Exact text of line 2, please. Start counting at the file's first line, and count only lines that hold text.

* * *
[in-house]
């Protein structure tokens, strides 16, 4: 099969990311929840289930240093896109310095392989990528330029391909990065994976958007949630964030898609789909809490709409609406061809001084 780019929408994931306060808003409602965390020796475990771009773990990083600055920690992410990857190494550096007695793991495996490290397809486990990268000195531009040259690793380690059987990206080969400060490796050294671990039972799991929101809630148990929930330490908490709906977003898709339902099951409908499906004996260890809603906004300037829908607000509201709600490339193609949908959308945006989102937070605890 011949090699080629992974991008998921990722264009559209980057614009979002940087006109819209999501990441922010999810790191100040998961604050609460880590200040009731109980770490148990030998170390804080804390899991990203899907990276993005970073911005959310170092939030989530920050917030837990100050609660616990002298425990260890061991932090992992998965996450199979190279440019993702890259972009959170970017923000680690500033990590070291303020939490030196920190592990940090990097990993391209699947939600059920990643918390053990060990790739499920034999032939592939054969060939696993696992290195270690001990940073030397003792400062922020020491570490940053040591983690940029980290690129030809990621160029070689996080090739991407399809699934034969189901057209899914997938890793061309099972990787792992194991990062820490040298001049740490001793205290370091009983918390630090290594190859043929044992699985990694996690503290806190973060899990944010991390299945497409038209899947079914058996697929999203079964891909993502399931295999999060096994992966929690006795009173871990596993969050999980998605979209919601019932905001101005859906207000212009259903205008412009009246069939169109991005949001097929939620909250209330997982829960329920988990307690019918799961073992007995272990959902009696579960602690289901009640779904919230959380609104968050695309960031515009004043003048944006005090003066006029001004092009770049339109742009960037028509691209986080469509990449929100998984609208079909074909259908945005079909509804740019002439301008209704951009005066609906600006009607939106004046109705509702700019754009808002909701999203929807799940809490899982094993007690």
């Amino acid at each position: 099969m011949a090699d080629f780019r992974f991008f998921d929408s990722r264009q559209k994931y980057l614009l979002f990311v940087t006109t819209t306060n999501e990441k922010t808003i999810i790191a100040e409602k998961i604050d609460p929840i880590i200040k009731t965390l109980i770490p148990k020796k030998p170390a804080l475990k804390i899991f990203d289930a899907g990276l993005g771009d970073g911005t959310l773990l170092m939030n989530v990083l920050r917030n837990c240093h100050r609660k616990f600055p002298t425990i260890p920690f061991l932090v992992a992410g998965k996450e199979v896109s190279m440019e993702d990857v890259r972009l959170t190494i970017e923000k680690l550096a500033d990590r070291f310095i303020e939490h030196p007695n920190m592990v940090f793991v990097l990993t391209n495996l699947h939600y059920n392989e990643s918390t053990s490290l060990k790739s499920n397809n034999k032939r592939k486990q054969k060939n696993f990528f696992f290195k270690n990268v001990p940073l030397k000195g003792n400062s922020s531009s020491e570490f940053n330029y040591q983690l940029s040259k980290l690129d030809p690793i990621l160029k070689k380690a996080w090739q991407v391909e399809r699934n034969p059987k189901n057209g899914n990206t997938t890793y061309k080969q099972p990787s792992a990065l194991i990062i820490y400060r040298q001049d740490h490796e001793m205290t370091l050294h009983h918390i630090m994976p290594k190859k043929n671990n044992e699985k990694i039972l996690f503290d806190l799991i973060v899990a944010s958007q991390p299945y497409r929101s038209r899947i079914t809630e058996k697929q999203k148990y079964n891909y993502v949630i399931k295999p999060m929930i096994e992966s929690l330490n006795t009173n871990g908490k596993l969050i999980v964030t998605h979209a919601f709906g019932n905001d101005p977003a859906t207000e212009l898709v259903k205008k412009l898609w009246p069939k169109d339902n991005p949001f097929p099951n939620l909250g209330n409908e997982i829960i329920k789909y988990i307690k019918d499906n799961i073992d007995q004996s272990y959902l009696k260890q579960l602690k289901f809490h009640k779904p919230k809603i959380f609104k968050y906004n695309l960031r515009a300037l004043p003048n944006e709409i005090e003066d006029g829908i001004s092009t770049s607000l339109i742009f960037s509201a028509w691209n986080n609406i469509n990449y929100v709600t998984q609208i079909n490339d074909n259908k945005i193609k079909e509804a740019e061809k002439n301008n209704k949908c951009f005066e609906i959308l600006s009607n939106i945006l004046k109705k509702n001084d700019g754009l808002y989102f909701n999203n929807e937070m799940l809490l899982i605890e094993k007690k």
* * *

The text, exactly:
């Protein structure tokens, strides 16, 4: 099969990311929840289930240093896109310095392989990528330029391909990065994976958007949630964030898609789909809490709409609406061809001084 780019929408994931306060808003409602965390020796475990771009773990990083600055920690992410990857190494550096007695793991495996490290397809486990990268000195531009040259690793380690059987990206080969400060490796050294671990039972799991929101809630148990929930330490908490709906977003898709339902099951409908499906004996260890809603906004300037829908607000509201709600490339193609949908959308945006989102937070605890 011949090699080629992974991008998921990722264009559209980057614009979002940087006109819209999501990441922010999810790191100040998961604050609460880590200040009731109980770490148990030998170390804080804390899991990203899907990276993005970073911005959310170092939030989530920050917030837990100050609660616990002298425990260890061991932090992992998965996450199979190279440019993702890259972009959170970017923000680690500033990590070291303020939490030196920190592990940090990097990993391209699947939600059920990643918390053990060990790739499920034999032939592939054969060939696993696992290195270690001990940073030397003792400062922020020491570490940053040591983690940029980290690129030809990621160029070689996080090739991407399809699934034969189901057209899914997938890793061309099972990787792992194991990062820490040298001049740490001793205290370091009983918390630090290594190859043929044992699985990694996690503290806190973060899990944010991390299945497409038209899947079914058996697929999203079964891909993502399931295999999060096994992966929690006795009173871990596993969050999980998605979209919601019932905001101005859906207000212009259903205008412009009246069939169109991005949001097929939620909250209330997982829960329920988990307690019918799961073992007995272990959902009696579960602690289901009640779904919230959380609104968050695309960031515009004043003048944006005090003066006029001004092009770049339109742009960037028509691209986080469509990449929100998984609208079909074909259908945005079909509804740019002439301008209704951009005066609906600006009607939106004046109705509702700019754009808002909701999203929807799940809490899982094993007690």